Directors Ability to Move the Company to Wind Itself Up

Section 217 of the Companies Act 1965 (“the Act”) lists out the persons who have standing to petition the Court for the winding up of a company, and section 217(1)(a) of the Act allows for the company itself to also petition for winding up.

The question then arises that when a company petitions to wind itself up, does this require merely a directors’ resolution or a shareholders’ resolution? It may not be clear whether the Board of Directors’ general power of management to conduct the business of the company extends to destroying the business of the company through winding up.

In the High Court decision of Miharja Development Sdn Bhd & Ors v Tan Sri Datuk Loy Hean Heong & Ors and another application [1995] 1 MLJ 101, Justice VC George (as he then was) considered the competing arguments and held that the Board would have such a power to move the company to wind itself up and bring itself within section 217(1)(a) of the Act.

In summary, the High Court agreed with the submissions that unlike section 254(1)(b) of the Act which expressly states the requirement of a special resolution for the purposes of voluntary winding up, section 217 of the Act for compulsory winding up makes no reference to either an ordinary or special resolution. Further, the High Court agreed that there may be circumstances that the directors will need to decide to wind up an insolvent company, as the directors may be exposed to criminal liability under section 303(3) of the Act. This section deals with insolvent trading and the liability on the part of the directors. The company may not be able to expeditiously hold a shareholders meeting or there may even be a form of deadlock at the shareholder level. Thus, there may be situations where the directors may need to urgently move the company to petition for winding up.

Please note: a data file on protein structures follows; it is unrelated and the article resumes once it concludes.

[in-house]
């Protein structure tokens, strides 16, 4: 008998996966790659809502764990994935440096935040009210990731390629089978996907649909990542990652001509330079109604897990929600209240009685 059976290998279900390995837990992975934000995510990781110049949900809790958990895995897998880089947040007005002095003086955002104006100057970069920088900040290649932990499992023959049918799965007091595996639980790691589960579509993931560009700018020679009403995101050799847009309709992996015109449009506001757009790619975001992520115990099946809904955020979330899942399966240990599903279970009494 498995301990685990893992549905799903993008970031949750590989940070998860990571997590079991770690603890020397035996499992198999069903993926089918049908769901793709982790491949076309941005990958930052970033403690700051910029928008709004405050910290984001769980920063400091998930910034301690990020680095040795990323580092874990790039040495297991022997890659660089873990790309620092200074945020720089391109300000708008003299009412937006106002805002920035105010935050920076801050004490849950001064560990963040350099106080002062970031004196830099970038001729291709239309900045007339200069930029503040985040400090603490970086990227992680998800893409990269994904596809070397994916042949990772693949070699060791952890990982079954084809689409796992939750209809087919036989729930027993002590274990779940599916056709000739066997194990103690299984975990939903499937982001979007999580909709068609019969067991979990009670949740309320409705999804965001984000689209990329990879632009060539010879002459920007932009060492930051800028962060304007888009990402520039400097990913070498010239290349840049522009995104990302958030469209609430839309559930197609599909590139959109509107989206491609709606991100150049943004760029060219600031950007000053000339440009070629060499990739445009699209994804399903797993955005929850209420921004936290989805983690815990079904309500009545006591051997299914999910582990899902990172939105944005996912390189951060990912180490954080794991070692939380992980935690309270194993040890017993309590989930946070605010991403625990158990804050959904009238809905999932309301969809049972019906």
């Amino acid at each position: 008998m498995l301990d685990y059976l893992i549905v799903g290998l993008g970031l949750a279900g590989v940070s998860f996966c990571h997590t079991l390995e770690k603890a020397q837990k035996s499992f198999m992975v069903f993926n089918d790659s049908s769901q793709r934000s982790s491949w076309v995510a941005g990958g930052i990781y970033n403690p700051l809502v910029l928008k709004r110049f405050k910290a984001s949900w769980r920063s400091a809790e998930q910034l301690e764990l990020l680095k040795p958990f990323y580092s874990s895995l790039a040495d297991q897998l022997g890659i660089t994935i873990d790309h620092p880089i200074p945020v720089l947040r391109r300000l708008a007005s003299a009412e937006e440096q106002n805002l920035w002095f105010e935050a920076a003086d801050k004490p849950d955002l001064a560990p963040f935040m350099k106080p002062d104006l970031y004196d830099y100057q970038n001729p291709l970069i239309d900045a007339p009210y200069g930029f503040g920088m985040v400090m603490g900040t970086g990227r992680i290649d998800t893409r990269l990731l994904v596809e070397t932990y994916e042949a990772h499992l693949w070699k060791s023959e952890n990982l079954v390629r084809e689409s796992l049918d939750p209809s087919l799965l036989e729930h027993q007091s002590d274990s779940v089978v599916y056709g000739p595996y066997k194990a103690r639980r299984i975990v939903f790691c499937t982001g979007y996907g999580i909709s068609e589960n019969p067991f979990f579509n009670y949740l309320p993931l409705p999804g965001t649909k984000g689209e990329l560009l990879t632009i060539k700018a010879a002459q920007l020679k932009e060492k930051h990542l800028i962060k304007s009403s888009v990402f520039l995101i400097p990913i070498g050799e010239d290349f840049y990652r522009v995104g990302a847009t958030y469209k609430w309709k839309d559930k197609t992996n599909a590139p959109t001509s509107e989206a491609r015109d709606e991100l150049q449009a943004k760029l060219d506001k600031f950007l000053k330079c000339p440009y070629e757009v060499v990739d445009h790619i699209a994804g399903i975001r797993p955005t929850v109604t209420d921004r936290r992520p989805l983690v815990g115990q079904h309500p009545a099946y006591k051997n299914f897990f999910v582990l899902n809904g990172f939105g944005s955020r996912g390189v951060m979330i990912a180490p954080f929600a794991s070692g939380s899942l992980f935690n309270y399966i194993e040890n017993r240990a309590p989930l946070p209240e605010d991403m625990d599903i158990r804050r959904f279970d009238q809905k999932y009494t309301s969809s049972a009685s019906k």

On a practical note, while the company may cross the threshold of section 217 of the Act, the Petitioning company will still have to ensure that it brings itself within one of the grounds for winding up listed in section 218 of the Act. For instance, in the case of an insolvent company, under section 218(1)(e) of the Act (where the company is unable to pay its debts) and read with section 218(2)(c) of the Act (taking into account the contingent and prospective liabilities of the company).